TORONTO, Ontario (CTV News)-Minister Marc Miller of Indigenous Services has a simple message for anyone thinking of following the lead of the Vancouver couple who reportedly flew to a remote Yukon community to jump the vaccination queue for COVID-19: Don’t.

Miller said Wednesday at a press conference that “There’s an extreme scarcity of the doses and some people, for whatever reason, [are] trying to game the system. You shouldn’t do it. It’s dumb. It’s wrong. It’s unfair.”

According to court documents obtained by CTV News, Rod Baker and Ekaterina Baker are each facing fines of $1,150 for allegedly failing to self-isolate and failing to act in a way consistent with the declarations they made upon their arrival in Yukon. As CEO of casino operator Great Canadian Gaming, Rod Baker has also resigned.

The claims are related to allegations by Yukon government officials that a couple chartered a plane to Beaver Creek, Yukon, and pretended to be local community workers in order to get vaccinations.

Yukon has already begun rolling out doses to everyone who needs them in places like Beaver Creek, which is situated near the Yukon-Alaska border and had a population of 93 in the 2016 census, with remote communities prioritized for early vaccination.

For non-essential purposes, most individuals entering Yukon have to provide a 14-day self-isolation plan and fill out a declaration form with information about their circumstances. Yukon officials said the couple filled out declarations but did not follow the isolation rules of the territory.

On Tuesday, APTN reported that the couple told employees at the vaccination clinic that they were working at a local motel. The couple asked for a ride to the airport after getting their vaccinations, raising doubts among Beaver Creek residents who know the airport is rarely used by locals. Asked about Wednesday’s situation, Miller described the behavior of the couple as “maybe the dumbest thing I’ve seen in a long while,” and suggested that the couple undergo some “personal reflection” about their alleged queue-jumping.

He said that “I understand these people are wealthy and I won’t tell them what to do with their money but, you know, perhaps reparations are due at some level. There’s certainly a gesture of individual reconciliation and contrition that can be exercised, and certainly communities in need like White River First Nation would more than appreciate that.”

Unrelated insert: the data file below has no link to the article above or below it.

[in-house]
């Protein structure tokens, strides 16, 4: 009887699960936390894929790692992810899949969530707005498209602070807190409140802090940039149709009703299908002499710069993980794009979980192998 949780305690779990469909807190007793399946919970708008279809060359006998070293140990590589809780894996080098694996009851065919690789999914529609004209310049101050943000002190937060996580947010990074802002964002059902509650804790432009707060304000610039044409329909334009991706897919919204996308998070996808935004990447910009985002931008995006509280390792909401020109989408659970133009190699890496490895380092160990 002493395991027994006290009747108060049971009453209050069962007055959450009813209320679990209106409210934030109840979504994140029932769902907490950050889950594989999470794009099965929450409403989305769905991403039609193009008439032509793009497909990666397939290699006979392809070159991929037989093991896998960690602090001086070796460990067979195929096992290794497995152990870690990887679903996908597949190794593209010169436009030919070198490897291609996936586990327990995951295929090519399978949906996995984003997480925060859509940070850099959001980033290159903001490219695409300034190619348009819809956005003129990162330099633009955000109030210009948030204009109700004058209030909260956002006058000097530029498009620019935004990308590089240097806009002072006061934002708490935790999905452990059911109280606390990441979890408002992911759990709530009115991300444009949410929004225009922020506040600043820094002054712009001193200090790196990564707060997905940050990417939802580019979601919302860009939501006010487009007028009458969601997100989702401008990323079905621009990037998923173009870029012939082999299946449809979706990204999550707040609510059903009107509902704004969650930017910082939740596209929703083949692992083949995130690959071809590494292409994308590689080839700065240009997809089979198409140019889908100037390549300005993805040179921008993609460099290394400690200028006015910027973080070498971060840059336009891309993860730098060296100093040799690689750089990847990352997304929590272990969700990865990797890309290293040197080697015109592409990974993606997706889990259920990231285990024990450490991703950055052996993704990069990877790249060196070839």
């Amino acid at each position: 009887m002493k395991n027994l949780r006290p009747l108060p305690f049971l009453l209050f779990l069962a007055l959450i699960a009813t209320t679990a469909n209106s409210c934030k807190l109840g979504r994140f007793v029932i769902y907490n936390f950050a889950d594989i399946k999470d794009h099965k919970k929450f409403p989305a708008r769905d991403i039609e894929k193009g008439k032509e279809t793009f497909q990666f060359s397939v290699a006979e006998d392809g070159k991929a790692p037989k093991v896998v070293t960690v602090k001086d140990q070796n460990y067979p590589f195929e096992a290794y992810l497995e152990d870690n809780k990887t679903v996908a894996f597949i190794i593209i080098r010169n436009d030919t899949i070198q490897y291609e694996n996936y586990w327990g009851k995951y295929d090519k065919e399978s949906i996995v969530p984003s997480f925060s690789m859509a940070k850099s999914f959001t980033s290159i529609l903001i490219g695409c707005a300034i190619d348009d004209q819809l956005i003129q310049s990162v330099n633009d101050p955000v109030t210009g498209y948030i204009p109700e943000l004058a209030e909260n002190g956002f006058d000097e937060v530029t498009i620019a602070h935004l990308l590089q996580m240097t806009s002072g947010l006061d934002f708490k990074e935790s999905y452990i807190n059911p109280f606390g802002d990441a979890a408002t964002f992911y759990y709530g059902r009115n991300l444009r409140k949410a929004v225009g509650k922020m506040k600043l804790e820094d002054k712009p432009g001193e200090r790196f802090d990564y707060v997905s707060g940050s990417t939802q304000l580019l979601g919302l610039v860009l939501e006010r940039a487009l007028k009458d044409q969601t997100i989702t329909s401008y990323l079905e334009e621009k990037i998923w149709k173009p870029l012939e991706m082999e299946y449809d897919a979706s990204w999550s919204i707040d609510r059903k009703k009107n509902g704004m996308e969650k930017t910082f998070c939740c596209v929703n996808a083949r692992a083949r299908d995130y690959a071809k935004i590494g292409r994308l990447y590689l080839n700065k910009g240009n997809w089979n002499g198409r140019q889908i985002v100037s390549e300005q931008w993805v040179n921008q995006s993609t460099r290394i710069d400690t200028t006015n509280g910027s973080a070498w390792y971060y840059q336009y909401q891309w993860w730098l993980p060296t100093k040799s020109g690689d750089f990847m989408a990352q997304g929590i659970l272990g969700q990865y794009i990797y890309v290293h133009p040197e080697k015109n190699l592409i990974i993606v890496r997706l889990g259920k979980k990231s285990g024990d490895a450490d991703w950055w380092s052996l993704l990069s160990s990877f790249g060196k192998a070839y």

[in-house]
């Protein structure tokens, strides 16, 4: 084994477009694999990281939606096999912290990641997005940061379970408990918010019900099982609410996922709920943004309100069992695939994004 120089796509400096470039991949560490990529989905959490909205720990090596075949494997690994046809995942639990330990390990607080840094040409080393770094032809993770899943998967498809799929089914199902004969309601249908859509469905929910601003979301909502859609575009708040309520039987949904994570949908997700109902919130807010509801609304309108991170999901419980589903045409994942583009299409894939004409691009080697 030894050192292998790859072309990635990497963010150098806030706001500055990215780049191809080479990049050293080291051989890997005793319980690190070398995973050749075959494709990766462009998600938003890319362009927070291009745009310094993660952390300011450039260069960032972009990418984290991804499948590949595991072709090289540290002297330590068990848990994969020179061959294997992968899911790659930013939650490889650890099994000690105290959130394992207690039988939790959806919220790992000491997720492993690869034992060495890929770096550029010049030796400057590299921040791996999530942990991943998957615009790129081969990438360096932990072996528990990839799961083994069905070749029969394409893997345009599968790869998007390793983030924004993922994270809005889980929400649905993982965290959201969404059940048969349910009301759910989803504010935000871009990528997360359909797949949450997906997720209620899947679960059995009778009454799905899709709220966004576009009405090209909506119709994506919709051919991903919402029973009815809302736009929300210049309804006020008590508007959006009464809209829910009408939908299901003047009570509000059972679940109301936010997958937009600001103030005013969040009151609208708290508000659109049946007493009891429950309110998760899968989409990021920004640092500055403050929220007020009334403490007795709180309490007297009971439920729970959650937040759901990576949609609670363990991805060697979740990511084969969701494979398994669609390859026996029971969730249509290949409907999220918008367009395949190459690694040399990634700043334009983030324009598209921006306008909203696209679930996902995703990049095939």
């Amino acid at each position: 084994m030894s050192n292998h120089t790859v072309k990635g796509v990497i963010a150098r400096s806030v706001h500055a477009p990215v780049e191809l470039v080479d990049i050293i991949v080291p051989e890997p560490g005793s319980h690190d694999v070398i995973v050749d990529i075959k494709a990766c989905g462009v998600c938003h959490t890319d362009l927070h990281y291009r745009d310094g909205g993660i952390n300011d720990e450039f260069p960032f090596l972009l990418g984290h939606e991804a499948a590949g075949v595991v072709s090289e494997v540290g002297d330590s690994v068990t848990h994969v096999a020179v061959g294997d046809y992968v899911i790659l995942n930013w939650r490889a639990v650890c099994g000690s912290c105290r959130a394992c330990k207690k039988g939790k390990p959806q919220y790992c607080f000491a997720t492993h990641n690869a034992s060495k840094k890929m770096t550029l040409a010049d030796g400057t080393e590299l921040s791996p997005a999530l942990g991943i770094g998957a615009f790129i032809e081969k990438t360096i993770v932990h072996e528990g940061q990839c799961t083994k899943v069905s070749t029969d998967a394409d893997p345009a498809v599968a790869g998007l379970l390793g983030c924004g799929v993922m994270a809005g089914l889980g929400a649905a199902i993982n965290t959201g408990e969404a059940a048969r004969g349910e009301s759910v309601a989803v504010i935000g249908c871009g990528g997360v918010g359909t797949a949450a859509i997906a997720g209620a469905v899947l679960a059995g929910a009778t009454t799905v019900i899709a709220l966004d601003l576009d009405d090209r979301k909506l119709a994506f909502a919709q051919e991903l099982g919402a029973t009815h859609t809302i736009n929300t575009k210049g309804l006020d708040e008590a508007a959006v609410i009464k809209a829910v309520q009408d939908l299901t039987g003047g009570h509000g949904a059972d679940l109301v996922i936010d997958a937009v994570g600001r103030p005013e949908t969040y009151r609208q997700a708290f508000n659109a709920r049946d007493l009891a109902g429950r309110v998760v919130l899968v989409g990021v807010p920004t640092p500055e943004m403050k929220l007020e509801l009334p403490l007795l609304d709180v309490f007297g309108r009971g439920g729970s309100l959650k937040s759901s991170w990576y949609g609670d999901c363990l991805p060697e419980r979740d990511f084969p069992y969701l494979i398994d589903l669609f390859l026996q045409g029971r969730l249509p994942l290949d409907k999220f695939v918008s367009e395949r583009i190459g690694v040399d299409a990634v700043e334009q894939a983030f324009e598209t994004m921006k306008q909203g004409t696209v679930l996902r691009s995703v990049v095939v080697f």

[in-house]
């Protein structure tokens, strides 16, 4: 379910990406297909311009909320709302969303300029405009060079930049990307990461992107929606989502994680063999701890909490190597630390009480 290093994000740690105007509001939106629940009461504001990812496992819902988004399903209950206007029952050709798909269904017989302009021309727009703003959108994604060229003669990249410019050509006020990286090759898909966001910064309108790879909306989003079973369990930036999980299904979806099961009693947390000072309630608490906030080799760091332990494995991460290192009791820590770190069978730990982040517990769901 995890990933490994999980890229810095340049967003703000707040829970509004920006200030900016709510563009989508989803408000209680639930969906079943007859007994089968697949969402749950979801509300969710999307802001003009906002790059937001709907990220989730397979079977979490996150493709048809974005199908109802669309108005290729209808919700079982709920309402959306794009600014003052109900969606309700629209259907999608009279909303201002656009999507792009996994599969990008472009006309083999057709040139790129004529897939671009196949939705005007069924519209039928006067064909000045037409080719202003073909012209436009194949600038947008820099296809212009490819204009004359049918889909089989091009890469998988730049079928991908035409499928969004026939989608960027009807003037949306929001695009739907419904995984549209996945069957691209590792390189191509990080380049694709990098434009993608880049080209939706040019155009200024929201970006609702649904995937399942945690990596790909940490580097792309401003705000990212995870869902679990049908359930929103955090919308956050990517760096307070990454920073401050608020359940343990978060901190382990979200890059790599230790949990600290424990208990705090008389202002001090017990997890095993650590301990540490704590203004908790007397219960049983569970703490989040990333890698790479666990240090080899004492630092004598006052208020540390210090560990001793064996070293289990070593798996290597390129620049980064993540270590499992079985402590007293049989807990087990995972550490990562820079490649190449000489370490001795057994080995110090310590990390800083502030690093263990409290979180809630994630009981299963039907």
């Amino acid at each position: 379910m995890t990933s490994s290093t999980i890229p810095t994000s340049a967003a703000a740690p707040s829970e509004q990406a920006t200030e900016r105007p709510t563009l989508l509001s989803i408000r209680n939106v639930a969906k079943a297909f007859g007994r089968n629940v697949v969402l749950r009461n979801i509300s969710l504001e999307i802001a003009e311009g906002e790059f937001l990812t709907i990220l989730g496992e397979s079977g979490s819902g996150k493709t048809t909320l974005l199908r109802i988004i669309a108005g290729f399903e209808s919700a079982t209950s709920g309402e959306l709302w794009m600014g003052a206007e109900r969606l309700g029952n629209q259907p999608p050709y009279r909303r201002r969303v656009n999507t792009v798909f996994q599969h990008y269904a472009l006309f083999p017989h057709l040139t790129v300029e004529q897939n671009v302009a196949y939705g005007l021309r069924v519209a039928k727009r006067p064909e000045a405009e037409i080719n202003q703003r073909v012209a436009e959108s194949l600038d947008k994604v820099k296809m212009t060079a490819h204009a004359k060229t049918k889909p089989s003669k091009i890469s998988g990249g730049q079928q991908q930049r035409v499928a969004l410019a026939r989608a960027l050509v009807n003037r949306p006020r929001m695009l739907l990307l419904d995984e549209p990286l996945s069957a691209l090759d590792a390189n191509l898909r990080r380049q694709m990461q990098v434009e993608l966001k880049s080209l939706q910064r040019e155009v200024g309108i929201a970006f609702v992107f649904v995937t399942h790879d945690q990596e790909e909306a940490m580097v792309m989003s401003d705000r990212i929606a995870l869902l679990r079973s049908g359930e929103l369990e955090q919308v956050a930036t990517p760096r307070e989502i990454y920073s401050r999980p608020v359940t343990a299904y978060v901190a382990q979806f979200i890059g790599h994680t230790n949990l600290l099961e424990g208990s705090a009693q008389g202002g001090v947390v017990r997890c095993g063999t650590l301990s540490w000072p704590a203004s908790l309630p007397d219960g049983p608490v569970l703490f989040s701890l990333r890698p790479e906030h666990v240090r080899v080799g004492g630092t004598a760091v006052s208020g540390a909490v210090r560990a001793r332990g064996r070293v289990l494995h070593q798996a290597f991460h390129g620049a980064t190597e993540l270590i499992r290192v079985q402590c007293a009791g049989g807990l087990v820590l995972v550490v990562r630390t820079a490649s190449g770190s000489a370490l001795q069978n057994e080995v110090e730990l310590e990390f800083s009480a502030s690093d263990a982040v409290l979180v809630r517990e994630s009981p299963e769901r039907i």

Beaver Creek is the home of the White River First Nation, which has called on the RCMP to investigate the couple’s activities, with an eye toward a more severe penalty.

Kluane Adamek, the Assembly of First Nations regional chief for Yukon, said in a statement Tuesday that Rod Baker owes a “moral debt” to the community.

He added that “These actions are a blatant display of disrespect and an exemplification of true privilege and entitlement; a selfish millionaire and his wife stole doses of the vaccine from a vulnerable population and put an entire community, nation, and region at risk.”

The three territories have much greater vaccination rates than any of the provinces, with remote and indigenous communities prioritized for COVID-19 vaccinations.

According to the CTV News vaccine tracker, at least 21 percent of Northwest Territories residents had received at least one dose of the vaccine as of Wednesday, while the vaccination rate stood at 12 percent in Nunavut and 10.4 percent in Yukon.

3.3 percent of its population has been vaccinated by the leading province, tiny Prince Edward Island.

Pfizer’s production issues, which have postponed the supply of up to 400,000 doses to Canada and resulted in provinces having to slow down their vaccine programs, have not affected the northern rollout.

That’s because there was never any intention for the territories to send Pfizer doses. This is made impractical by the requirement for ultra-cold storage of the Pfizer vaccine. Instead, the Moderna vaccine, which can last for weeks at refrigerated temperatures, is distributed exclusively to the territories.

As of Jan. 21, 40,800 doses of the vaccine had been obtained by the provinces or about 12 percent of Canada’s total supply of Moderna. Another 20,400 doses are expected in the first week of February to be shipped north.

The federal government has said that by the end of March, the territories will receive adequate doses to vaccinate 75 percent of their population.

Currently, the hotspot for COVID-19 operation in the territories is Arviat, Nunavut. Seventeen new cases in the community of approximately 2,700 individuals have been identified since Saturday.

Between Jan. 15 and Jan. 21, the Northwest Territories reported seven new cases, but they have not had any since then. Since Jan. 8, Yukon has not reported a new case of COVID-19.


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